Rule 2 statement -> expression Rule 3 expression -> expression + expression Rule 4 expression -> expression - expression Rule 5 expression -> expression * expression Rule 6 expression -> expression / expression Rule 7 expression -> NUMBER Terminals, with rules where they appear * : 5 + : 3 - : 4 / : 6 = : 1 NAME : 1 NUMBER : 7 error : Nonterminals, with rules where they appear expression : 1 2 3 3 4 4 5 5 6 6 statement : 0 Parsing method: LALR state 0 (0) S' -> . statement (1) statement -> . NAME = expression (2) statement -> . expression (3) expression -> . expression + expression (4) expression -> . expression - expression (5) expression -> . expression * expression (6) expression -> . expression / expression (7) expression -> . NUMBER NAME shift and go to state 1 NUMBER shift and go to state 2 expression shift and go to state 4 statement shift and go to state 3 state 1 (1) statement -> NAME . = expression = shift and go to state 5 state 10 (1) statement -> NAME = expression . (3) expression -> expression . + expression (4) expression -> expression . - expression (5) expression -> expression . * expression (6) expression -> expression . / expression $end reduce using rule 1 (statement -> NAME = expression .) + shift and go to state 7 - shift and go to state 6 * shift and go to state 8 / shift and go to state 9 state 11 (4) expression -> expression - expression . (3) expression -> expression . + expression (4) expression -> expression . - expression (5) expression -> expression . * expression (6) expression -> expression . / expression ! shift/reduce conflict for + resolved as shift. ! shift/reduce conflict for - resolved as shift. ! shift/reduce conflict for * resolved as shift. ! shift/reduce conflict for / resolved as shift. $end reduce using rule 4 (expression -> expression - expression .) + shift and go to state 7 - shift and go to state 6 * shift and go to state 8 / shift and go to state 9 ! + [ reduce using rule 4 (expression -> expression - expression .) ] ! - [ reduce using rule 4 (expression -> expression - expression .) ] ! * [ reduce using rule 4 (expression -> expression - expression .) ] ! / [ reduce using rule 4 (expression -> expression - expression .) ] ... state 11 (4) expression -> expression - expression . (3) expression -> expression . + expression (4) expression -> expression . - expression (5) expression -> expression . * expression (6) expression -> expression . / expression ! shift/reduce conflict for + resolved as shift. ! shift/reduce conflict for - resolved as shift. ! shift/reduce conflict for * resolved as shift. ! shift/reduce conflict for / resolved as shift. $end reduce using rule 4 (expression -> expression - expression .) + shift and go to state 7 - shift and go to state 6 * shift and go to state 8 / shift and go to state 9 ! + [ reduce using rule 4 (expression -> expression - expression .) ] ! - [ reduce using rule 4 (expression -> expression - expression .) ] ! * [ reduce using rule 4 (expression -> expression - expression .) ] ! / [ reduce using rule 4 (expression -> expression - expression .) ] ...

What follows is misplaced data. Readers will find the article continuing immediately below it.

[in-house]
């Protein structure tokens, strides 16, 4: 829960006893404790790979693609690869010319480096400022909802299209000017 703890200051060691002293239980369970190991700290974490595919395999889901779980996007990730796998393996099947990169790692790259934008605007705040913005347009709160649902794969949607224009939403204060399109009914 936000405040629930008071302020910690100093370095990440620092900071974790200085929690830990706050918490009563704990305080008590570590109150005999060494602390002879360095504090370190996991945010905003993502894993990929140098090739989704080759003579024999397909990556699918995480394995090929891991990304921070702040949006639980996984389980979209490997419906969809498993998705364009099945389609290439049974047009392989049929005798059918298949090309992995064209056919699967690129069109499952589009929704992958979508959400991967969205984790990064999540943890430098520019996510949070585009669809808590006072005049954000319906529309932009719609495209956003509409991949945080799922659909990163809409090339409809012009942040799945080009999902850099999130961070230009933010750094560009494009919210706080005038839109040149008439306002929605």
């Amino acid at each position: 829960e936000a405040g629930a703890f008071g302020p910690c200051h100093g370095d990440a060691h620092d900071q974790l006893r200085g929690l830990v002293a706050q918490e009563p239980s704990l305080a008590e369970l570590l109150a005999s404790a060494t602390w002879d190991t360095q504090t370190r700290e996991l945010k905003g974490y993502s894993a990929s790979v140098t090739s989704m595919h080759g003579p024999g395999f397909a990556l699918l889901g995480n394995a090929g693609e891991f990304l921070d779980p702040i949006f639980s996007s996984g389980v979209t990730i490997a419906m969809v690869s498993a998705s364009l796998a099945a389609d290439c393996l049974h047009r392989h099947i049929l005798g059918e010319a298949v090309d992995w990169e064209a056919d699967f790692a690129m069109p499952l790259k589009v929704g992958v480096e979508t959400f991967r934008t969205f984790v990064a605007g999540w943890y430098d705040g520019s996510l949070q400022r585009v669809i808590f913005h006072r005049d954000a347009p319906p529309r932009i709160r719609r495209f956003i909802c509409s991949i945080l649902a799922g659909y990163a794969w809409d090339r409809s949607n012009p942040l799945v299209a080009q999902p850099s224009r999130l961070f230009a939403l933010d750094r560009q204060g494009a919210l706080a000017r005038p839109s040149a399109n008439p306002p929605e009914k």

122. Advanced PLY • PLY supports more advanced yacc features •

    Empty productions • Error handling/recovery • Inherited attributes • Embedded actions
  123. Advanced PLY (cont) • Some Python specific features • Lexers/parsers

    can be defined as classes • Support for multiple lexers and parsers • Support for optimized mode (-O)
  124. Class Example import ply.yacc as yacc class MyParser: def p_assign(self,p):

    ‘’’assign : NAME EQUALS expr’’’ def p_expr(self,p): ‘’’expr : expr PLUS term | expr MINUS term | term’’’ def p_term(self,p): ‘’’term : term TIMES factor | term DIVIDE factor | factor’’’ def p_factor(self,p): ‘’’factor : NUMBER’’’ def build(self): self.parser = yacc.yacc(object=self)
  125. Summary • This has been a quick tour of PLY/yacc

    • Have skipped a lot of subtle details.
  126. Why use PLY? • Standard lex/yacc well known and used

    • Suitable for large grammars • Decent performance • Very extensive error checking/validation
  127. PLY Usage • Thousands of downloads over five years •

    Some applications (that I know of) • Teaching compilers • numbler.com (Carl Shimer) • Parsing Ada source code. • Parsing molecule descriptions • Reading configuration files
  128. Resources • PLY homepage http://www.dabeaz.com/ply • Mailing list/group http://groups.google.com/group/ply-hack

  129. $end (1) assign : NAME EQUALS expr (2) | NAME

    EQUALS NUMBER (3) expr : expr PLUS expr (4) | expr MINUS expr (5) | expr TIMES expr (6) | expr DIVIDE expr (7) | NUMBER Grammar Possible Actions: Reduce/Reduce Conflict Explained stack input NAME EQUALS NUMBER
  130. $end Grammar Possible Actions: Reduce/Reduce Conflict Explained stack input reduce

    using rule 2 NAME EQUALS NUMBER (1) assign : NAME EQUALS expr (2) | NAME EQUALS NUMBER (3) expr : expr PLUS expr (4) | expr MINUS expr (5) | expr TIMES expr (6) | expr DIVIDE expr (7) | NUMBER
  131. $end Grammar Possible Actions: Reduce/Reduce Conflict Explained stack input reduce

    using rule 2 (1) assign : NAME EQUALS expr (2) | NAME EQUALS NUMBER (3) expr : expr PLUS expr (4) | expr MINUS expr (5) | expr TIMES expr (6) | expr DIVIDE expr (7) | NUMBER assign
  132. $end Grammar Possible Actions: Reduce/Reduce Conflict Explained stack input reduce

    using rule 2 reduce using rule 7 assign NAME EQUALS NUMBER (1) assign : NAME EQUALS expr (2) | NAME EQUALS NUMBER (3) expr : expr PLUS expr (4) | expr MINUS expr (5) | expr TIMES expr (6) | expr DIVIDE expr (7) | NUMBER
  133. $end Grammar Possible Actions: Reduce/Reduce Conflict Explained stack input reduce

    using rule 2 reduce using rule 7 assign NAME EQUALS (1) assign : NAME EQUALS expr (2) | NAME EQUALS NUMBER (3) expr : expr PLUS expr (4) | expr MINUS expr (5) | expr TIMES expr (6) | expr DIVIDE expr (7) | NUMBER expr